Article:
Carbon County's Emergency Management Agency coordinator has joined an elite group of emergency professionals.

During the county commissioners' meeting on Thursday, Commissioner William O'Gurek, chairman, announced that Mark S. Nalesnik, Carbon County EMA coordinator, has earned the Certified Emergency Manager® recognition from the International Association of Emergency Managers, a non-profit organization that promotes the "Principles of Emergency Management" and represents individuals who work to save lives, property, and the environment during emergencies and disasters.

This is the highest honor of professional achievement in the IAEM, O'Gurek said, adding that the commissioners are proud of Nalesnik's work over the years and the dedication that he has shown to the county.

"We're obviously proud of Mark and all of our emergency responders," he said. "The work that gets done around this county every time a call is made is amazing. It starts at the top and we appreciate it."

To date, the CEM® designation is held by only 964 men and women in emergency management professions and is good for five years.

To obtain the certification, Nalesnik had to complete credential packages, provide both personal and professional achievements and complete a management essay and written exam.

According to the letter sent to the commissioners by Gordon Deno, the CEM® Commission chair, he states that in order for Nalesnik to maintain the CEM® certification, "he must continue a program of professional development over successive five-year periods in the future. Thus, this is an honor neither easily earned nor maintained."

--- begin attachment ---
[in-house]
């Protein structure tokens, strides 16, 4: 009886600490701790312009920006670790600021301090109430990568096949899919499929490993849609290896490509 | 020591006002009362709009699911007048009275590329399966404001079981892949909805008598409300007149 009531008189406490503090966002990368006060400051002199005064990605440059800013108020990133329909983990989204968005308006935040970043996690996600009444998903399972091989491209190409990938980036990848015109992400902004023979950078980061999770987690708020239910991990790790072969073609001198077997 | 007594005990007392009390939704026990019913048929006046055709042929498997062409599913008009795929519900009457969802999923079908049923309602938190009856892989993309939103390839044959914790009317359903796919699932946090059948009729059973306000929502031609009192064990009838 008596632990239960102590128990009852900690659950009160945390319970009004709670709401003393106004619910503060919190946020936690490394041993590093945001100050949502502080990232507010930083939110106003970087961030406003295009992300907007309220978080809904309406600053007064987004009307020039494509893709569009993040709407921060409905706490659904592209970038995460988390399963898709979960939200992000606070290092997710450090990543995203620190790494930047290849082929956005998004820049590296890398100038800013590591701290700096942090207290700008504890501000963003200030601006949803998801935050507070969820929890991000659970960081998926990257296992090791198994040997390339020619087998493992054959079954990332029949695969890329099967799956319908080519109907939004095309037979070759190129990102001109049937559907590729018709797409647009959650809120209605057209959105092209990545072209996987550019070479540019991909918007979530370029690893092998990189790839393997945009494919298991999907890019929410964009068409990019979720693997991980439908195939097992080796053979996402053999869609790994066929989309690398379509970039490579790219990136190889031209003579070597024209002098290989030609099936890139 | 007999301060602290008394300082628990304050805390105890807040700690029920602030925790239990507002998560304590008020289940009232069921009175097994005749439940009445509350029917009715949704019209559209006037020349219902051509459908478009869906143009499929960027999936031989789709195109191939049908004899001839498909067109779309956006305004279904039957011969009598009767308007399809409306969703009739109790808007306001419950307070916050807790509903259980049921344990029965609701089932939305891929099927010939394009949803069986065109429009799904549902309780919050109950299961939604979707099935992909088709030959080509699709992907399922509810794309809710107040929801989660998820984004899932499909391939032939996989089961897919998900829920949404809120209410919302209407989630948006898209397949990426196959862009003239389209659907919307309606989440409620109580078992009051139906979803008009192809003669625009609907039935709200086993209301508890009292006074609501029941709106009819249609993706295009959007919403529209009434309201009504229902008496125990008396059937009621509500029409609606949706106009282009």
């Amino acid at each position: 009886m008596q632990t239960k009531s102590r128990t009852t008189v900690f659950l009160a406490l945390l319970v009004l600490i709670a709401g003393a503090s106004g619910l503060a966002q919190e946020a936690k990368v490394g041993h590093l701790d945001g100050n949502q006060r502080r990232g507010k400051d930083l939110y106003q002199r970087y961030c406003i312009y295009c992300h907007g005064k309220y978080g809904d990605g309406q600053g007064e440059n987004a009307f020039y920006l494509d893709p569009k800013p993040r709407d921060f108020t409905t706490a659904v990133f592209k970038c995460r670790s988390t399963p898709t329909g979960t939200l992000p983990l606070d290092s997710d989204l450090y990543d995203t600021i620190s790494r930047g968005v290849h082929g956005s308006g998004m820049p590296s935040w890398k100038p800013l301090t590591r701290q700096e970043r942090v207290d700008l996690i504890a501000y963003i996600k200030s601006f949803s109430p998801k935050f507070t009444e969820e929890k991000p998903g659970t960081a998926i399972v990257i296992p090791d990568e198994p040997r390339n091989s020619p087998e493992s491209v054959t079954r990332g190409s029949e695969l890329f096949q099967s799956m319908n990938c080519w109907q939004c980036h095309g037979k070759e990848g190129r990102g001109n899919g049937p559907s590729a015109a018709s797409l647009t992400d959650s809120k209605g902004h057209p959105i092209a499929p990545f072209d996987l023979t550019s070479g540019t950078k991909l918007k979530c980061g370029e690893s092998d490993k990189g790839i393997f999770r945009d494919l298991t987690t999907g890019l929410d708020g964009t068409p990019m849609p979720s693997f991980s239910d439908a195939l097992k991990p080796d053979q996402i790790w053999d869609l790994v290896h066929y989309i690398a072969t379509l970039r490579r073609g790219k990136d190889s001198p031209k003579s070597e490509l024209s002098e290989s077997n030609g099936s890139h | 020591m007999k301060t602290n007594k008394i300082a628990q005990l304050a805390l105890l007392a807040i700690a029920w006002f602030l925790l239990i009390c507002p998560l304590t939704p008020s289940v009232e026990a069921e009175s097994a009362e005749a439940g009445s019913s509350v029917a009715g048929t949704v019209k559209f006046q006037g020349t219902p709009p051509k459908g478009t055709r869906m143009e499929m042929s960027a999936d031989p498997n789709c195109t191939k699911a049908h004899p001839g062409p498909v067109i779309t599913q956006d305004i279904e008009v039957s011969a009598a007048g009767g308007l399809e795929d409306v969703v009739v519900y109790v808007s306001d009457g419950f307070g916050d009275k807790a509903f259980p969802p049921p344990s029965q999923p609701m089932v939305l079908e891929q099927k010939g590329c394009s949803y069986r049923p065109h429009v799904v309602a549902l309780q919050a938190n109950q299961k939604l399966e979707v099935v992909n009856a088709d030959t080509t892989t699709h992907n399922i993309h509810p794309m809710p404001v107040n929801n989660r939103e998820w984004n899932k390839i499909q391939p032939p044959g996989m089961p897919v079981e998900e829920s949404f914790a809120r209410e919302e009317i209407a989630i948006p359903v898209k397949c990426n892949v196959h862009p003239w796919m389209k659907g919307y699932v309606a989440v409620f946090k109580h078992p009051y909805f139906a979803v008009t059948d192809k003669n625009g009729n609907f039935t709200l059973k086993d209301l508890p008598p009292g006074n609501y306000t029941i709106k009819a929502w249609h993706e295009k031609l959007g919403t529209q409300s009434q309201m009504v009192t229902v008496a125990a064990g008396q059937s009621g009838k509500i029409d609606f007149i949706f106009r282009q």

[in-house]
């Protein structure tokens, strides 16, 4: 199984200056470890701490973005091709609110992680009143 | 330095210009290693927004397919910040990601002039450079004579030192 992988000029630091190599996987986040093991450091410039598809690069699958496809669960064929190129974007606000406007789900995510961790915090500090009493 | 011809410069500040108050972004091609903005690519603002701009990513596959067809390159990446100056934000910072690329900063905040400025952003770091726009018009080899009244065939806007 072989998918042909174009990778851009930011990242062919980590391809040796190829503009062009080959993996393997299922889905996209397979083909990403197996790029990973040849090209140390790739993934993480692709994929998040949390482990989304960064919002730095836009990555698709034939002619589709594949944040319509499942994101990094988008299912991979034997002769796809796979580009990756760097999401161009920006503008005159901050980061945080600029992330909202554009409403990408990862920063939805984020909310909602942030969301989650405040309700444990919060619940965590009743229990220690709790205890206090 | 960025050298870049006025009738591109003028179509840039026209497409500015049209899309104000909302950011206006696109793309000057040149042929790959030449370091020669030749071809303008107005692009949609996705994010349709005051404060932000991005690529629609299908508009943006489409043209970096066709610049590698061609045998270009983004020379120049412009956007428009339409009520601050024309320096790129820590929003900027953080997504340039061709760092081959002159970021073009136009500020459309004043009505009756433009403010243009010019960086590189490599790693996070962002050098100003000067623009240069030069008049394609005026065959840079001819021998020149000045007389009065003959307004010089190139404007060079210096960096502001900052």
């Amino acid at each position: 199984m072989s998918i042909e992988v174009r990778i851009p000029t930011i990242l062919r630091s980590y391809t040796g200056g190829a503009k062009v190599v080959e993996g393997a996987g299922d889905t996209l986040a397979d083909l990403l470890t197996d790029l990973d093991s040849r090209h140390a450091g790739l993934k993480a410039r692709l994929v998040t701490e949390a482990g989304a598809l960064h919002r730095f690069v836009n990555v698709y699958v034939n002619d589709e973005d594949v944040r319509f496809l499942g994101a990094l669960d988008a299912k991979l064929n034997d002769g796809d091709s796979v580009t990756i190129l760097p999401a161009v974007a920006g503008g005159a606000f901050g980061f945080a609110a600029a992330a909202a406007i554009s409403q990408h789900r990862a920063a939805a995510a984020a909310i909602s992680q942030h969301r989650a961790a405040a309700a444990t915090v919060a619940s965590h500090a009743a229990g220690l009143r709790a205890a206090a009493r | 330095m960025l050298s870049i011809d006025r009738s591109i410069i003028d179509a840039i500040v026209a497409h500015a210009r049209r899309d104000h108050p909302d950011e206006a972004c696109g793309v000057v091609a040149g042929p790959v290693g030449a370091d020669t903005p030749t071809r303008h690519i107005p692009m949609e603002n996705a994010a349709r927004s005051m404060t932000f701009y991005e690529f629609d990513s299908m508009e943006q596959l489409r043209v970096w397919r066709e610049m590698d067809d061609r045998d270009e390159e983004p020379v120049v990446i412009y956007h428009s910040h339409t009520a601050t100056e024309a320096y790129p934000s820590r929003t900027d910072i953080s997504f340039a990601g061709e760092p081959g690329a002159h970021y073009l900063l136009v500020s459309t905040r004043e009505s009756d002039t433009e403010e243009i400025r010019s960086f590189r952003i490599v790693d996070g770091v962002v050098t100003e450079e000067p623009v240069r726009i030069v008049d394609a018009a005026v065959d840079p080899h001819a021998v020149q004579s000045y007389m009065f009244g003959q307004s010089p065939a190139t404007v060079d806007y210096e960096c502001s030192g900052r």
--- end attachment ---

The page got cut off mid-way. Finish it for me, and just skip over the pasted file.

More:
The IAEM recognized Nalesnik's professional nature, saying, "As a CEM®, Mark S. Nalesnik demonstrated a high level of competence and ethical fitness for emergency management. Your organization is to be commended for having a professional of this caliber on staff."

Nalesnik said he was proud of the certification and thanked the county for the honor.

"It always feels good to strive to get more training and education because it allows me to serve the citizens of Carbon County better," Nalesnik said. "It teaches me more things so I can do a better job."

He said that he plans to continue to strive for more education so he can better prepare himself and the agency for emergencies.

Commissioners Wayne Nothstein and Charles Getz both congratulated Nalesnik for his efforts.

"Mark, you do a great job and we certainly appreciate it," Getz said.

Nothstein added that most people don't realize the amount of time that Nalesnik and other emergency personnel put in to guarantee the county residents remain safe.

"Mark is basically on call 24 hours a day, seven days a week, 365 days a year. Congratulations on this certification."